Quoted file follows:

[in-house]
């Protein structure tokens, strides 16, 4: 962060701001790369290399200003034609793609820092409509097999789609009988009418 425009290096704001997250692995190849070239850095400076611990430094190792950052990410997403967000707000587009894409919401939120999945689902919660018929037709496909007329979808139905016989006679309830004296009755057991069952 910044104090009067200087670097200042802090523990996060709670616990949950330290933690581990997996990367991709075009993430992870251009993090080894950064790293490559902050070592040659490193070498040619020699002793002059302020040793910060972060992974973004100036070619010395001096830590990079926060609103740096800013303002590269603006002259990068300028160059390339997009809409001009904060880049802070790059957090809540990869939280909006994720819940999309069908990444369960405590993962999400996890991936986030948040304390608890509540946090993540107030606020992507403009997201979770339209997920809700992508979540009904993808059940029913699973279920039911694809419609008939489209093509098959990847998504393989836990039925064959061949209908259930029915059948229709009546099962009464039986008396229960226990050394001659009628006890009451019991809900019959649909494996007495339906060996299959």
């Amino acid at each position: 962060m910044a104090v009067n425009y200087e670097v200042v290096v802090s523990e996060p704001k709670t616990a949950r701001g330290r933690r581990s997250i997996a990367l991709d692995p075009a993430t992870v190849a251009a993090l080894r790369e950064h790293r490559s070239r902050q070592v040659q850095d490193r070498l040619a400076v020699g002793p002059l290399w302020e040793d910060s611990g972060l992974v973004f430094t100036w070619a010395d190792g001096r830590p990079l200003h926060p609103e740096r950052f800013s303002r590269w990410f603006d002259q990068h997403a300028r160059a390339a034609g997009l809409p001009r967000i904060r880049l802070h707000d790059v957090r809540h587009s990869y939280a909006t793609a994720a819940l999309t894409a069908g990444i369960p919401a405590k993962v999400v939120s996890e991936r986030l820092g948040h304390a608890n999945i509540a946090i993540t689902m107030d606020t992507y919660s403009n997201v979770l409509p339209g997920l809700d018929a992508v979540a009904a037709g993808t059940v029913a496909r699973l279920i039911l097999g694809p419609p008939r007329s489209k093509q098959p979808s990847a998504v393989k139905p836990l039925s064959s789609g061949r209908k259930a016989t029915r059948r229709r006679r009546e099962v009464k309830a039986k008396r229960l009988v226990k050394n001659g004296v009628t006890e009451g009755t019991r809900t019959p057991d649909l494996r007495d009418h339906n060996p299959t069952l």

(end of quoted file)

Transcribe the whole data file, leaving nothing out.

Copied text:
[in-house]
């Protein structure tokens, strides 16, 4: 962060701001790369290399200003034609793609820092409509097999789609009988009418 425009290096704001997250692995190849070239850095400076611990430094190792950052990410997403967000707000587009894409919401939120999945689902919660018929037709496909007329979808139905016989006679309830004296009755057991069952 910044104090009067200087670097200042802090523990996060709670616990949950330290933690581990997996990367991709075009993430992870251009993090080894950064790293490559902050070592040659490193070498040619020699002793002059302020040793910060972060992974973004100036070619010395001096830590990079926060609103740096800013303002590269603006002259990068300028160059390339997009809409001009904060880049802070790059957090809540990869939280909006994720819940999309069908990444369960405590993962999400996890991936986030948040304390608890509540946090993540107030606020992507403009997201979770339209997920809700992508979540009904993808059940029913699973279920039911694809419609008939489209093509098959990847998504393989836990039925064959061949209908259930029915059948229709009546099962009464039986008396229960226990050394001659009628006890009451019991809900019959649909494996007495339906060996299959």
């Amino acid at each position: 962060m910044a104090v009067n425009y200087e670097v200042v290096v802090s523990e996060p704001k709670t616990a949950r701001g330290r933690r581990s997250i997996a990367l991709d692995p075009a993430t992870v190849a251009a993090l080894r790369e950064h790293r490559s070239r902050q070592v040659q850095d490193r070498l040619a400076v020699g002793p002059l290399w302020e040793d910060s611990g972060l992974v973004f430094t100036w070619a010395d190792g001096r830590p990079l200003h926060p609103e740096r950052f800013s303002r590269w990410f603006d002259q990068h997403a300028r160059a390339a034609g997009l809409p001009r967000i904060r880049l802070h707000d790059v957090r809540h587009s990869y939280a909006t793609a994720a819940l999309t894409a069908g990444i369960p919401a405590k993962v999400v939120s996890e991936r986030l820092g948040h304390a608890n999945i509540a946090i993540t689902m107030d606020t992507y919660s403009n997201v979770l409509p339209g997920l809700d018929a992508v979540a009904a037709g993808t059940v029913a496909r699973l279920i039911l097999g694809p419609p008939r007329s489209k093509q098959p979808s990847a998504v393989k139905p836990l039925s064959s789609g061949r209908k259930a016989t029915r059948r229709r006679r009546e099962v009464k309830a039986k008396r229960l009988v226990k050394n001659g004296v009628t006890e009451g009755t019991r809900t019959p057991d649909l494996r007495d009418h339906n060996p299959t069952l």